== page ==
Chinese art makes a splash in Florida


The contemporary art of China is getting a warm reception in Florida.

China has such a richness of the most talented artists, said Ethan Cohen, an American collector and art dealer based in New York City who specializes in contemporary Chinese art.

Cohen spoke Wednesday at a panel discussion for SCOPE Miami Beach, a contemporary art fair held annually in New York City, Basel, Switzerland, and Miami Beach. The panel was part of FOCUS | ART CHINA, a new premier program featuring Chinese contemporary art by SCOPE.

The discussion, hosted by China Daily USA's President and Editor-in-Chief Ji Tao, retraced the path of the development of Chinese contemporary arts, explored its transformation and looked ahead through the lens of artists, gallerists and curators from the two countries.

The panel was one of many events unfolding as Art Basel Miami Beach kicks off this week, with 269 of the world's leading modern and contemporary art galleries displaying artworks by more than 4,000 artists. At least 18 other fairs are taking place during Miami Art Week.

Cohen, who began his career 35 years ago, recalled at that time that Chinese artists were considered outsider artists.

However, today's contemporary artists are so different than even three years ago or five years ago or 10 years ago — it's almost like we feel it's almost been five generations in the last 10 years, he exclaimed.

You should look at the talent of Chinese artists, Cohen said. They have their own unique expression, their own unique style that is distinctly Chinese and is significant for the global art market.

From left, Ji Tao of China Daily USA; Alexis Hubshman, founder and president of Scope Art Show; Wang Chunchen, deputy director of CAFA Art Museum; Bruce Orosz, founder of FOCUS | ART CHINA; gallery owner Ethan Cohen discuss Chinese contemporary art at the Scope Miami Beach on Wednesday. [Hong Xiao/China Daily]

Chinese art is so quick, is so evolving, that you really have to be in Beijing, in Shanghai, in Guangzhou every few months to see what's going on, because that's what is really happening, he said.

Bruce Orosz, founder of FOCUS | ART CHINA, witnessed the development of Chinese contemporary art during his involvement in the art industries of the two countries for decades.

So he created the China-themed program to celebrate the global expansion of Chinese contemporary art by presenting museum-quality, cutting-edge work from established and emerging artists spanning disciplines.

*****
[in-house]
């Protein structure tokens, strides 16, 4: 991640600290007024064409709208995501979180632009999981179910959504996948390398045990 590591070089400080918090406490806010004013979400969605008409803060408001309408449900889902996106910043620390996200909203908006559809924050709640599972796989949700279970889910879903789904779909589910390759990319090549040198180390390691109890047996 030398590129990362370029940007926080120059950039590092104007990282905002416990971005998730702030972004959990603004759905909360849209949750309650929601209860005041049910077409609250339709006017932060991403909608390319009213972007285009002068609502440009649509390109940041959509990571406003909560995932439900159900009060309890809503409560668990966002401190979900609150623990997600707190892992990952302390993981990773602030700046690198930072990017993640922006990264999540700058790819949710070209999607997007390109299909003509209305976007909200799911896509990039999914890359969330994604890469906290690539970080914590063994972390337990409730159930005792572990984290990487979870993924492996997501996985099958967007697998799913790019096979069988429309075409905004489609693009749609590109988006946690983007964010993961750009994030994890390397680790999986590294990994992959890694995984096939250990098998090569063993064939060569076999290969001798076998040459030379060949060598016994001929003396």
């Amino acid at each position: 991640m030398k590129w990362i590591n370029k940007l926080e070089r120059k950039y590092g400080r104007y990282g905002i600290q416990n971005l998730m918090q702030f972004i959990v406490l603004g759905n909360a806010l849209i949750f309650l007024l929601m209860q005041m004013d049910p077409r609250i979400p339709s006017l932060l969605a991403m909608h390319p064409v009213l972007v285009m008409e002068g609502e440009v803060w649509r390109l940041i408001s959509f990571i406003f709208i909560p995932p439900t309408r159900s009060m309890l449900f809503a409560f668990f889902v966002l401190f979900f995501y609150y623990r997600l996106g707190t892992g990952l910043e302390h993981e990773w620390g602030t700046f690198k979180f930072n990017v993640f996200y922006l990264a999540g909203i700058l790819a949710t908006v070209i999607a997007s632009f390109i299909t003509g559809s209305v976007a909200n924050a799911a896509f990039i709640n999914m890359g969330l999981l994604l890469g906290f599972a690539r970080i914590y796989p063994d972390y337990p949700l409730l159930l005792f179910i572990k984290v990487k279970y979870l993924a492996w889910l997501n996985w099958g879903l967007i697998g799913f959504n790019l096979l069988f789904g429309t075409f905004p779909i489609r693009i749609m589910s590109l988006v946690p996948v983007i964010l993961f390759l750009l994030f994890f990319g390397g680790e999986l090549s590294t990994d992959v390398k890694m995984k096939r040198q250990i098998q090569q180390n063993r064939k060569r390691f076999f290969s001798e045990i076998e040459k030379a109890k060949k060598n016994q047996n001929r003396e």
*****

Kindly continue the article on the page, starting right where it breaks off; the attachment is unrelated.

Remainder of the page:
There are so many elements of China that influence behaviors around the world, he said. I think the East meets West, and vice versa, West meets East is being unleashed.

Seeing more Chinese contemporary artists debut on the international stage, Alexis Hubshman, founder and president of the SCOPE show, said it was something that was organically evolving as China itself is becoming a powerful engine, and its soft power mandate of bringing culture and art across the ocean, across its borders is coming to bear.

It took some of us a long time to notice this, but certainly, in the art world, the market itself began to pick up, and there is a more consistent influx, he added.

Wang Chunchen, deputy director of CAFA Art Museum and renowned art critic/curator, attended Miami Art Week for the first time, saying he saw some Chinese artworks, actually there are many great Chinese artists, their artworks have not been shown here, have not been known by the world, he added.

Wang believes contemporary art is one of the best ways to understand what's happening in real life in China and the world. He said China is quite different now. Today's China is a new China, he said, adding that through contemporary art, which underlines contemporary feelings, artists could help build an image of a new China, not the China you learned from newspaper, TV, but artwork built on real life.

Asked if the distinctive Chinese narrative was somewhat discarded in the artistry of Chinese contemporary art, Wang said that even as heritage and tradition have always been emphasized, it's impossible for people to come back to redo the past, he said.

Cohen praised China's art education, which provides young students a global vision. And he pointed out that the art-collecting market is booming in China as well.

Ten years ago, 15 years ago, there were not many Chinese collectors — very few, maybe on my hand I can count them, Cohen said.

Now today, with the internet boom, the richness of the internet, many, many more millionaires in China, young entrepreneurs, they are beginning to collect, he added.

Cohen said he is glad to see the Chinese government embracing contemporary art. They've realized [that] it's soft power; it's culture; it's something that is important for the world.

And at a time when China and the US are having trade and political disagreements, Cohen said, Art can basically break through the barrier.

No matter where we are, art is something we all going to understand and appreciate, he said.